(a) NHTSA may issue a subpoena to compel any person, sole proprietorship, partnership, corporation, or other entity to provide information as a witness at an administrative deposition. These depositions are for the purpose of obtaining information from the witness under oath and receiving documents and things relevant to an agency investigation. These depositions shall be taken before an officer authorized to administer oaths by the laws of the United States or of the place where the deposition is taken. Unless otherwise ordered by the Administrator, administrative depositions are closed to the public.
(b) Any person who is required by subpoena or designated by an entity that is required by subpoena to produce documents or things or to give testimony as a witness at an administrative deposition conducted under this section may be accompanied, represented, and advised by counsel. Any member of the bar or a Federal court or the courts of any State or Territory of the United States, the Commonwealth of Puerto Rico, or the District of Columbia and any representative, official, or employee of the person, sole proprietorship, partnership, corporation, or other entity under subpoena may act as counsel.
(c) During an administrative deposition:
(1) The presiding officer before whom the deposition is to be taken puts the witness on oath and personally, or by someone acting under his or her direction and in his or her presence, records the testimony of the witness. The testimony is stenographically reported.
(2) After NHTSA has examined the witness at the deposition, that witness' counsel or representative may examine the witness. NHTSA may then reexamine the witness and the witness' counsel or representative may reexamine the witness and so forth, as appropriate.
(3) A witness appearing in response to a subpoena may confer in confidence with his or her counsel or representative concerning any questions asked of the witness. If such witness, counsel, or representative objects to a question, he or she shall state the objection and the basis therefor on the record.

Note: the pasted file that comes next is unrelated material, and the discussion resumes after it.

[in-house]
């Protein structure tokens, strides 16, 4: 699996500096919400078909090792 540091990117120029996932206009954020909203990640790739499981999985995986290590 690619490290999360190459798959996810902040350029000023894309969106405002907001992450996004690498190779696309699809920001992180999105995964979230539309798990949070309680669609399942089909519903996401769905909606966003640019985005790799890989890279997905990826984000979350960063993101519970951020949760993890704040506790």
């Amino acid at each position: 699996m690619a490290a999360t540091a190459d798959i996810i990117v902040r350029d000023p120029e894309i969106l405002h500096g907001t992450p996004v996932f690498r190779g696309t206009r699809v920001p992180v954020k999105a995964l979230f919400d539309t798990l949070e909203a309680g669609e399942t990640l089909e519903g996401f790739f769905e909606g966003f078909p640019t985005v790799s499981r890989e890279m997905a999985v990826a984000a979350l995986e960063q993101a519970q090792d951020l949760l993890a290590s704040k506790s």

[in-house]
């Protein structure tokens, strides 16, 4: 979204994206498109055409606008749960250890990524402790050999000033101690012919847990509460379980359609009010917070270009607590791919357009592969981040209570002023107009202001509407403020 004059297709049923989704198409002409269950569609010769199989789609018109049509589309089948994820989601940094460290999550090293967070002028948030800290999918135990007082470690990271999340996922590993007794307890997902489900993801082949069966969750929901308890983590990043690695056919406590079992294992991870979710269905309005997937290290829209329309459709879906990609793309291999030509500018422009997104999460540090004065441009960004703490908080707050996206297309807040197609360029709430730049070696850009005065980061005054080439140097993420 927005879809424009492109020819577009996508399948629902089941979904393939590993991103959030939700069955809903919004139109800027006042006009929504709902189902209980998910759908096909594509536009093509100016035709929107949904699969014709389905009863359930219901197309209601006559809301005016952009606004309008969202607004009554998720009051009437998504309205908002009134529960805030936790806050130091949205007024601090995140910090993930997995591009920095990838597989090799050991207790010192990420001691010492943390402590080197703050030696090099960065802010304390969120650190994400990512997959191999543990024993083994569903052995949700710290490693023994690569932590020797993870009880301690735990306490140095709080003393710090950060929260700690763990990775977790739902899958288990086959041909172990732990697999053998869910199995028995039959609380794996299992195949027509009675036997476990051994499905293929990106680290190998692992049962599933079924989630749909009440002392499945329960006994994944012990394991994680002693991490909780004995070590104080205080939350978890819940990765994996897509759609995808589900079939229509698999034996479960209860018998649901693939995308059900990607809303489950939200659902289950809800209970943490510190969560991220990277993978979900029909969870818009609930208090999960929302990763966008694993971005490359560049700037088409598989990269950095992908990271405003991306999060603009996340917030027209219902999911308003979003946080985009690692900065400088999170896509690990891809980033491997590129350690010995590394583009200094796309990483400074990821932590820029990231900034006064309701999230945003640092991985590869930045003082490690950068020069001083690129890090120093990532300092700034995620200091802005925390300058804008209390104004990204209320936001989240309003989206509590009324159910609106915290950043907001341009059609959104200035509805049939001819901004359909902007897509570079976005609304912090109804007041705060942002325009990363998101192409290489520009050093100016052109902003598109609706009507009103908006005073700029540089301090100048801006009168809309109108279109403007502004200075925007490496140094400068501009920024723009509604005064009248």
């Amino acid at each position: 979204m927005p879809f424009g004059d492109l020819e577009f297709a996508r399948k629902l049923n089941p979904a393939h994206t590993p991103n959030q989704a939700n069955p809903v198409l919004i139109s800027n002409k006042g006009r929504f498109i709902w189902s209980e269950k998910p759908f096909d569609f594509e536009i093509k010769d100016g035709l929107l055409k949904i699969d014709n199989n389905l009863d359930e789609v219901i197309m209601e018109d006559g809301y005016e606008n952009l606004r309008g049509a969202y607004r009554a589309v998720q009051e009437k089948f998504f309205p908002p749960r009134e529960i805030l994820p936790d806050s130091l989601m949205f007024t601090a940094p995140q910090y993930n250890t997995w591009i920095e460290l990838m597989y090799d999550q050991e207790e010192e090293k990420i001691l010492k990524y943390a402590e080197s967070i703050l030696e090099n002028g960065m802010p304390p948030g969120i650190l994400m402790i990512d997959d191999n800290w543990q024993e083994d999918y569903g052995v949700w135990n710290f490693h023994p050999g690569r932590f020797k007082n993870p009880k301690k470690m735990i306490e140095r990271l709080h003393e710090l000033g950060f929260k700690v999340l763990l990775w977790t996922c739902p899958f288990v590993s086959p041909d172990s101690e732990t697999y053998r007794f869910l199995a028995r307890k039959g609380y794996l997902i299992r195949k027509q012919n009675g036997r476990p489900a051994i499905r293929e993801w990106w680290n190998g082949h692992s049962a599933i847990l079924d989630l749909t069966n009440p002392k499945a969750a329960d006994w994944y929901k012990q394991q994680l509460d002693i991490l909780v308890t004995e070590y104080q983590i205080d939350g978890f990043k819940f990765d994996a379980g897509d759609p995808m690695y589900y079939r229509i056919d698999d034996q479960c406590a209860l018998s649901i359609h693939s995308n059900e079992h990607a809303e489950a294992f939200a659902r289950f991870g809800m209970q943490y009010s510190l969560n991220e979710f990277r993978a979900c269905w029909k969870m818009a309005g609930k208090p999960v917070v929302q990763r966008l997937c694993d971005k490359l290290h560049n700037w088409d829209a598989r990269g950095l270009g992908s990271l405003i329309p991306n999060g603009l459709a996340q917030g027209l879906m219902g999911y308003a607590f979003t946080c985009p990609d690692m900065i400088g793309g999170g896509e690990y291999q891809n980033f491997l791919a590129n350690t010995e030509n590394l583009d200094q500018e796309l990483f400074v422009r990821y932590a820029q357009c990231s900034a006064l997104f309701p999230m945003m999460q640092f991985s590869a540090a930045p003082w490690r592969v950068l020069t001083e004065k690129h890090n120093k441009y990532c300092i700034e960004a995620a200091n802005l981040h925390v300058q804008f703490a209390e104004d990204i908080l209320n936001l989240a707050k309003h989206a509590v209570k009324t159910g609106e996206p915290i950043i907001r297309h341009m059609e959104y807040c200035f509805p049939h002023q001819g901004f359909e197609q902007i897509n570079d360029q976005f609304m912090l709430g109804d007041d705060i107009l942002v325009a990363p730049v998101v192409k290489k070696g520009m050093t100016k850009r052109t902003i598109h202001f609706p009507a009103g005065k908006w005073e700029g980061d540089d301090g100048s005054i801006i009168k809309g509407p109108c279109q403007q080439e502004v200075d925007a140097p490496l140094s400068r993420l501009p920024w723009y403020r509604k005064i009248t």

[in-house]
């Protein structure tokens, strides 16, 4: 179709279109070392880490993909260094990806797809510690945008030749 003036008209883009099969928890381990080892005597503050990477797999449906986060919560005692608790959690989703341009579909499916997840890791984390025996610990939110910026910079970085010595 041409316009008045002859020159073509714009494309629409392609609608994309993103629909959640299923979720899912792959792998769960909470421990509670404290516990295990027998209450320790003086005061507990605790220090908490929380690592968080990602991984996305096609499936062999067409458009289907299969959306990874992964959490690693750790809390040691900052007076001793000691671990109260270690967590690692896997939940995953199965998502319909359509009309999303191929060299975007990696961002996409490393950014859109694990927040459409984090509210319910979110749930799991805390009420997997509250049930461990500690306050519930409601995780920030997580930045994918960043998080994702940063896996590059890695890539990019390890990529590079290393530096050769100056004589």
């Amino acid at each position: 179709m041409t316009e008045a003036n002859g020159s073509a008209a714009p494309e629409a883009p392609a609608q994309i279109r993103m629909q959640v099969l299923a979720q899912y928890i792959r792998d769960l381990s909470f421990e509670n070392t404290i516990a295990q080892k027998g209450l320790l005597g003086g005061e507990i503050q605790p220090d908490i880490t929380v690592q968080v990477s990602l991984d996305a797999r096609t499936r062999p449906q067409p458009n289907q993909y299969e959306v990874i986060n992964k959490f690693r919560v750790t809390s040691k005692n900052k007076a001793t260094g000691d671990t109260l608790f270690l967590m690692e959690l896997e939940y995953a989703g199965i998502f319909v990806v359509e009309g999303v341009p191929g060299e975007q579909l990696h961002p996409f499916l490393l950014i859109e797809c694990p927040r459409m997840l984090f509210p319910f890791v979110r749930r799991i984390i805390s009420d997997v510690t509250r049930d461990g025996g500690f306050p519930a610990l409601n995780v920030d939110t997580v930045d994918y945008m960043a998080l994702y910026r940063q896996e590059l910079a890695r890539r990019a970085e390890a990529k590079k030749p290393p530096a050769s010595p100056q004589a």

(4) Objections to the qualifications of the officer taking the deposition, or to the manner of taking it, or to the evidence presented, and any other objection to the proceedings shall be noted by the officer on the record, and shall be treated as continuing. Evidence objected to shall be taken subject to the objections. Errors and irregularities occurring at a deposition in the manner of the taking of the deposition, in the form of questions or answers, or in the oath or affirmation, and errors of any kind which might be obviated, removed, or cured if promptly presented shall be deemed to be waived unless reasonable objection is made thereto at the taking of the deposition.
(5) If the witness refuses to answer any question or answers evasively, or if the witness or his or her counsel engages in conduct likely to delay or obstruct the administrative deposition, such refusal, evasive answer or conduct shall be a failure to comply with the subpoena issued to the witness.
(6) Upon completion of the examination of a witness, the witness may clarify on the record any of his or her answers.